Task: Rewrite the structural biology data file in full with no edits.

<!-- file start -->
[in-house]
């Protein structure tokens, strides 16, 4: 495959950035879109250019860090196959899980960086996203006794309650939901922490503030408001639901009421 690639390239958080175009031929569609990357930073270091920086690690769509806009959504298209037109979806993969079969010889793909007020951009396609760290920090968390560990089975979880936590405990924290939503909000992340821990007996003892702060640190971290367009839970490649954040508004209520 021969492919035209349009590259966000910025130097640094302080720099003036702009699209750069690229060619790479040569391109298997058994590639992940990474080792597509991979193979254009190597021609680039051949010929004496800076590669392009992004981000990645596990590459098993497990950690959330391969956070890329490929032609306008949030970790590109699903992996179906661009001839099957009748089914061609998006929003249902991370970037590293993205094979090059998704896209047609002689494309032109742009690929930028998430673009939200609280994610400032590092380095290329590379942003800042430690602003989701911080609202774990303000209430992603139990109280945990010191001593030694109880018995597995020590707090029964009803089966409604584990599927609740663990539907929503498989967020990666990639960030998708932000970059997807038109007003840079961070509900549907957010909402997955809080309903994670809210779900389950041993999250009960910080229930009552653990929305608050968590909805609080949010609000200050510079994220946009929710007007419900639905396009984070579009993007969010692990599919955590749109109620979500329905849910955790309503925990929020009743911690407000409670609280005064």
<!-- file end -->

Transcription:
[in-house]
């Protein structure tokens, strides 16, 4: 495959950035879109250019860090196959899980960086996203006794309650939901922490503030408001639901009421 690639390239958080175009031929569609990357930073270091920086690690769509806009959504298209037109979806993969079969010889793909007020951009396609760290920090968390560990089975979880936590405990924290939503909000992340821990007996003892702060640190971290367009839970490649954040508004209520 021969492919035209349009590259966000910025130097640094302080720099003036702009699209750069690229060619790479040569391109298997058994590639992940990474080792597509991979193979254009190597021609680039051949010929004496800076590669392009992004981000990645596990590459098993497990950690959330391969956070890329490929032609306008949030970790590109699903992996179906661009001839099957009748089914061609998006929003249902991370970037590293993205094979090059998704896209047609002689494309032109742009690929930028998430673009939200609280994610400032590092380095290329590379942003800042430690602003989701911080609202774990303000209430992603139990109280945990010191001593030694109880018995597995020590707090029964009803089966409604584990599927609740663990539907929503498989967020990666990639960030998708932000970059997807038109007003840079961070509900549907957010909402997955809080309903994670809210779900389950041993999250009960910080229930009552653990929305608050968590909805609080949010609000200050510079994220946009929710007007419900639905396009984070579009993007969010692990599919955590749109109620979500329905849910955790309503925990929020009743911690407000409670609280005064």